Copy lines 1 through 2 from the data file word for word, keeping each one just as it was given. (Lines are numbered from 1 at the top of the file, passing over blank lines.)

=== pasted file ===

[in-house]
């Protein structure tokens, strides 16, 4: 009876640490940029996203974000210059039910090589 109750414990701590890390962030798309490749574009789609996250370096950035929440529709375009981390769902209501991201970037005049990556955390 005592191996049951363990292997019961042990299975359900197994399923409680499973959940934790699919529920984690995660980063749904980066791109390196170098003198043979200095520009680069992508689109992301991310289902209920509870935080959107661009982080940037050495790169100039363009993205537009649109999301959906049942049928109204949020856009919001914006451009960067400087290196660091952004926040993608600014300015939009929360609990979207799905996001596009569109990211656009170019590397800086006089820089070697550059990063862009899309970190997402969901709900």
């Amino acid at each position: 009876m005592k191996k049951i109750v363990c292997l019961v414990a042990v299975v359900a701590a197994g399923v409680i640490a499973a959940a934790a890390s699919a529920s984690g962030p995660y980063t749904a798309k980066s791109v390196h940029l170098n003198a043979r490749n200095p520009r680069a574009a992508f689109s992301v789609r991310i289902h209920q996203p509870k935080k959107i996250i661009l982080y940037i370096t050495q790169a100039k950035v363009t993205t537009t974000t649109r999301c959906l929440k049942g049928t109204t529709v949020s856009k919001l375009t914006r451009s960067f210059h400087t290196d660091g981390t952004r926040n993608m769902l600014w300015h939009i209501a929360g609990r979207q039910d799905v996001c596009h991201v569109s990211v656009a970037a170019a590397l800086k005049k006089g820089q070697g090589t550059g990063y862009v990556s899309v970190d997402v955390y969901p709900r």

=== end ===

[in-house]
């Protein structure tokens, strides 16, 4: 009876640490940029996203974000210059039910090589 109750414990701590890390962030798309490749574009789609996250370096950035929440529709375009981390769902209501991201970037005049990556955390 005592191996049951363990292997019961042990299975359900197994399923409680499973959940934790699919529920984690995660980063749904980066791109390196170098003198043979200095520009680069992508689109992301991310289902209920509870935080959107661009982080940037050495790169100039363009993205537009649109999301959906049942049928109204949020856009919001914006451009960067400087290196660091952004926040993608600014300015939009929360609990979207799905996001596009569109990211656009170019590397800086006089820089070697550059990063862009899309970190997402969901709900």